Someday this generation of young people may be known as the Kickstarters.  With the 2008 economic downturn and perpetually sorry government funding of the arts, crowdsourcing may become the hallmark of modern philanthropy.  According to their site, PYT ” is a group dedicated to fostering cultural philanthropic involvement among the young professionals of Tampa Bay.”  Really, PYT realizes great ideas collectively.  You could have been involved with donating video art to the TMoA, or sponsor a Florida Orchestra Concert allowing everyone under 40 in for free.  You only have to shell out $50 to be a member – that’s about how much you pay for cable…every month!  Check out their site here.

Regardless of our income level, we each bear a measure of responsibility to promoting arts and culture in our communities.  Those of us with less only need to plan more – a well thought out plan can stretch a budget far enough to not only start an art collection but do everyone some good.

For tips on getting into area museums for free check out The Starving Artist’s Guide to Bay Area Museums

The Starving Artist’s Guide to Bay Area Museums

Change for the new Biggers' exhibit, sir?

For all the vulgar excess and catering to the 1%, art love can be relatively friendly for the cash strapped (though being cash strapped in itself isn’t all that friendly).  Gallery receptions and exhibit openings are generally classy yet free affairs – something that can’t exactly be said regarding film or music.  The museum visits may require prying the wallet open.  If well-timed, however, you can stroll several local museums with your wallet pleasantly tucked away.  With that said, here is a quick museum guide for the frugal art nerd.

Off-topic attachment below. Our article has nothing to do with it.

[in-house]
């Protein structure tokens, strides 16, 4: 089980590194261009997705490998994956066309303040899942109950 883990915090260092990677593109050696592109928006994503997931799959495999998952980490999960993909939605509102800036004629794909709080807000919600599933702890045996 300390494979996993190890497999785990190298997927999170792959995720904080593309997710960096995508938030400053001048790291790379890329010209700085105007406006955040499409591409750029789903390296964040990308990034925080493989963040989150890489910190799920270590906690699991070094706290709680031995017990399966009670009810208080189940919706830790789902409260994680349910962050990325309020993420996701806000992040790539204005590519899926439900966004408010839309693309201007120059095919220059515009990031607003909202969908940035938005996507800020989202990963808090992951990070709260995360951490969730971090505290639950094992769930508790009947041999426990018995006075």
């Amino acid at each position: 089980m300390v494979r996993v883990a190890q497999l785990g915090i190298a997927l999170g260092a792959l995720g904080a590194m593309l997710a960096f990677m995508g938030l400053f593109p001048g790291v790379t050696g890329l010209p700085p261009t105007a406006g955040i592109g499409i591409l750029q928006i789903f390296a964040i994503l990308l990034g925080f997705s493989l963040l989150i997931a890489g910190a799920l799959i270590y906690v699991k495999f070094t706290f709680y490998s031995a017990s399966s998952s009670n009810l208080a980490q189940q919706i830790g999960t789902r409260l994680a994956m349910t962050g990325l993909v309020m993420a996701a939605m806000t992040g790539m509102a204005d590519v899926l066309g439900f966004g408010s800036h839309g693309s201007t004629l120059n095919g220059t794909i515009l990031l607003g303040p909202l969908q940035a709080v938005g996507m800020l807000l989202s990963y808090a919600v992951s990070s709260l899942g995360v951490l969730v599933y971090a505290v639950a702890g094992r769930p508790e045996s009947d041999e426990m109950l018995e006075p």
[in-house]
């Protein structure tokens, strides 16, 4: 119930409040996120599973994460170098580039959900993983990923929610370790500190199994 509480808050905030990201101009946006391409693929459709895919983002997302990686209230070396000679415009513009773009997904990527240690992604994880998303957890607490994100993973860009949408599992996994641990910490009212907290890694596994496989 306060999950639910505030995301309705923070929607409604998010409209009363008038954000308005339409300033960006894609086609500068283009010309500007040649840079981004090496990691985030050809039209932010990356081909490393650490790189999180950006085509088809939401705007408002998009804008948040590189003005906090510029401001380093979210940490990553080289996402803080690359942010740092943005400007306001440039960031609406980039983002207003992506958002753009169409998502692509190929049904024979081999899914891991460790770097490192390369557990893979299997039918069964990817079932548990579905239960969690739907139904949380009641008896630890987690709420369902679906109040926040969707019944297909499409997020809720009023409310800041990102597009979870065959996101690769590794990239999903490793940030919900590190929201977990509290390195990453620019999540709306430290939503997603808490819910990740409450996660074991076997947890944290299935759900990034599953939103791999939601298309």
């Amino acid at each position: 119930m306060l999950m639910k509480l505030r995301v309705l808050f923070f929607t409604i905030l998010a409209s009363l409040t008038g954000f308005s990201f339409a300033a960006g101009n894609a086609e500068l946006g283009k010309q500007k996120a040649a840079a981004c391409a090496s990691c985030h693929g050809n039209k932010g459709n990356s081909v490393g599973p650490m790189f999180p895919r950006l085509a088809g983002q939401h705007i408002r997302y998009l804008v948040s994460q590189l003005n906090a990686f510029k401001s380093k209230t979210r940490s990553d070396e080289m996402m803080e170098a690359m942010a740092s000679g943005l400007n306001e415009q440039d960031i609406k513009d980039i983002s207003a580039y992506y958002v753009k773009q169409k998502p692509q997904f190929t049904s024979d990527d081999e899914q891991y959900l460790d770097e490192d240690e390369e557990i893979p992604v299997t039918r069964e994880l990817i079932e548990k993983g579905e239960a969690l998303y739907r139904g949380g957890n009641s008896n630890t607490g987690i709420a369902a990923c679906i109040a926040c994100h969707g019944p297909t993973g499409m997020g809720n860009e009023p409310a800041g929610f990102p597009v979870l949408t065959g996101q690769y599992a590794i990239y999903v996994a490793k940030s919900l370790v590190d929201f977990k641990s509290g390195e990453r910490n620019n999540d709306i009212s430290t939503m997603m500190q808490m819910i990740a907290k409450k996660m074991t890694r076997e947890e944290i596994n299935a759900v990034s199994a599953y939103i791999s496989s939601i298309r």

Tampa Museum of Art – every Friday evening – This is the first program I learned about and perhaps my favorite.  Every Friday TMoA presents Art on the House – free admission between 4pm and 8pm.  I should give a mention to Hill Ward Henderson for making the program possible.

Museum of Fine Art St. Petersburgfirst Saturday and Sunday of each month…sort of – I should start by saying that this deal also applies to the MFA as well as the TMoA and the Florida Holocaust Museum (which has respectable art exhibits of its own from time to time).  You can get free admission to the museums on the first Saturday and Sunday of each month by presenting your Bank of America debit or credit card (or Merrill Lynch credit or debit card) and a photo ID.  If the Saturday or Sunday falls on the last day of the month, the deal will apply the following weekend.

Ringling Museum of Art – every Monday – $25!  That’s how much you don’t have to pay if you visit the Ringling on a monday.  This includes free admission to their permanent collection as well as the special exhibition galleries which currently houses Sanford Biggers’ new installation.  Call in sick to work, bring two dollars for the Skyway, and how about some falafel for lunch – sounds like a rad Monday.

Polk Museum of Art – every Saturday morning –  Not to be left out is the runt of the museum bunch.  You can save your five bucks if you stop by on Saturdays from 10am to noon.  Interestingly, local favorites Theo Wujcik and Krik Ke Wang will be exhibiting at the PMoA in a couple of months.

I’m obligated to mention that visiting the museums at these times is free of charge but not free of cost to the museum.  I’m sure any of these venues would appreciate a donation if you find yourself less poor than usual.  Regardless, whether you plan on making your way to a gallery or museum, it can be done on the cheap.  Being sans-cash shouldn’t be an obstacle to enjoying art in and around the Bay.